The other historic 2020 political contest began in a hallway outside Speaker Pelosi’s office just two years ago. Not along party lines, oddly enough. The language was incendiary, but Donald Trump wasn’t there and didn’t much care. “We are angry,” said the 24 -year-old Varshini Prakash for the newborn Sunrise Movement, “angry at the cowardice of our leaders at a time when courage is needed most.” For the Democrats in Congress not to have a plan to save the underpinnings of human life, she declared, was “a death sentence for my generation.” And an era opened: a spontaneous alliance of mostly teenagers and 20-somethings mobilizing their own experience, observation, and deadly fear.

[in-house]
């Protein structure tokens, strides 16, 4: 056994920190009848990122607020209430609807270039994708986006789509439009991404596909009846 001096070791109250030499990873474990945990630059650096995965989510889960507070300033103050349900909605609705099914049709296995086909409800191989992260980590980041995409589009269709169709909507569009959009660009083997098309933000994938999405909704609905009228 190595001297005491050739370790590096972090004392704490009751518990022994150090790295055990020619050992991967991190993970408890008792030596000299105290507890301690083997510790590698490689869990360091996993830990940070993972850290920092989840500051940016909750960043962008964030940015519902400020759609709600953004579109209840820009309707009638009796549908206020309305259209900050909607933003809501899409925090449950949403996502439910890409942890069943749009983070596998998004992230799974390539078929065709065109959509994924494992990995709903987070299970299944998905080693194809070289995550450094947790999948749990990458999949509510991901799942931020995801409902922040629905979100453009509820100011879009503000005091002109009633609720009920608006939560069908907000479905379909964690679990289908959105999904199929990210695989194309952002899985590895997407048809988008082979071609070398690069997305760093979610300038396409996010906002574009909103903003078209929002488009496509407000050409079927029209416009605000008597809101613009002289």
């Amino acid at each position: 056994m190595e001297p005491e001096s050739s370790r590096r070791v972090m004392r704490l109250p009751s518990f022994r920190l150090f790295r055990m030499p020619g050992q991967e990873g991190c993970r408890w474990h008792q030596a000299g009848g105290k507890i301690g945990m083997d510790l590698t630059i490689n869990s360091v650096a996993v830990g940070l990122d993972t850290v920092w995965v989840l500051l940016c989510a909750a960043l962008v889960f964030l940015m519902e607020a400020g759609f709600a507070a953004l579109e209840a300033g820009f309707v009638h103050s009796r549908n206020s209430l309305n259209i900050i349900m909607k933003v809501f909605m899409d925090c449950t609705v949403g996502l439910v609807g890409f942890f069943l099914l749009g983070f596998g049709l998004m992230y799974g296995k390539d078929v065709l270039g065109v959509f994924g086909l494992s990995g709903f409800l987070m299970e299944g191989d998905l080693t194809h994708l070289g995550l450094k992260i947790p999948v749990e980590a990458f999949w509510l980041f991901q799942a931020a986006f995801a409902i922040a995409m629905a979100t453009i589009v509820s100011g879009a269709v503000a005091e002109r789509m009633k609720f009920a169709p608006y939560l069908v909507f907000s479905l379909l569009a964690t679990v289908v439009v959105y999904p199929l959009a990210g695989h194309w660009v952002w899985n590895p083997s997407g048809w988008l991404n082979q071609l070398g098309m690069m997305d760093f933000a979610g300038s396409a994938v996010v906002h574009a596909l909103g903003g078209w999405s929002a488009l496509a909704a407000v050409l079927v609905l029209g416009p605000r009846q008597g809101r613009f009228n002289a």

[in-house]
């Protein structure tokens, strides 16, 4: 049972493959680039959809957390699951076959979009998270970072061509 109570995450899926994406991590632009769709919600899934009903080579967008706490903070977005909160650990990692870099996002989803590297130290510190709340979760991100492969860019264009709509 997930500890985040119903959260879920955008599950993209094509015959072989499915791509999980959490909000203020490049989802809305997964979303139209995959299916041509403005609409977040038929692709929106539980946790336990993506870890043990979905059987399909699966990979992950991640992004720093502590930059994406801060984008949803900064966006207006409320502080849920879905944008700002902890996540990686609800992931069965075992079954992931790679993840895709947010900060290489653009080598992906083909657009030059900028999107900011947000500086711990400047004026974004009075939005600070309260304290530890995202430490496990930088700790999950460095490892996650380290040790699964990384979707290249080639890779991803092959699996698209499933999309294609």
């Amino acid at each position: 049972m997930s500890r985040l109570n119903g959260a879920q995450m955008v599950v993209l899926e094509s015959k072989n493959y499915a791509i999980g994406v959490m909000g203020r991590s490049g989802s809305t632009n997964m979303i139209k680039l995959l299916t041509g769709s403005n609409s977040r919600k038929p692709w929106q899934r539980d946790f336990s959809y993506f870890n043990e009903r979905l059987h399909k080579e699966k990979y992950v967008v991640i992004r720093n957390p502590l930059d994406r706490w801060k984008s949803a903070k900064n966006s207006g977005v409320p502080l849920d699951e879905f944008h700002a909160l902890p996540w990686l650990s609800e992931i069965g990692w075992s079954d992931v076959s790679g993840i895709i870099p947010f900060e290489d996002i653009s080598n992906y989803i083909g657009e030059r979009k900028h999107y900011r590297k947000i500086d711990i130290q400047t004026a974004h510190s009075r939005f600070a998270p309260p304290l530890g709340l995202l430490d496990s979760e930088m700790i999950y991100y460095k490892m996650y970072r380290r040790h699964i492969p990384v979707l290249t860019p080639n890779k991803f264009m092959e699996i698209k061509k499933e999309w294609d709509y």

- Saikat Chakrabarti.
- David Wallace-Wells.
- Saya Ameli Hajebi.
- Drake Hunt.
- Nick Rabb.
- Olivia Freiwald.
Step out of a mad whirling news cycle, for an hour, back to climate reality, meaning the storms, the fires, the climate threat to human and other kinds of life that the presidential candidates won’t get around to, because they never do. We’ve been living in a two-tier conversation, even a two-tier world, divided between a power class that never could deal with the ruin of climate, and a rising generation, speaking for itself now, that can’t talk about anything without a climate connection, like race, justice, equality, or politics.
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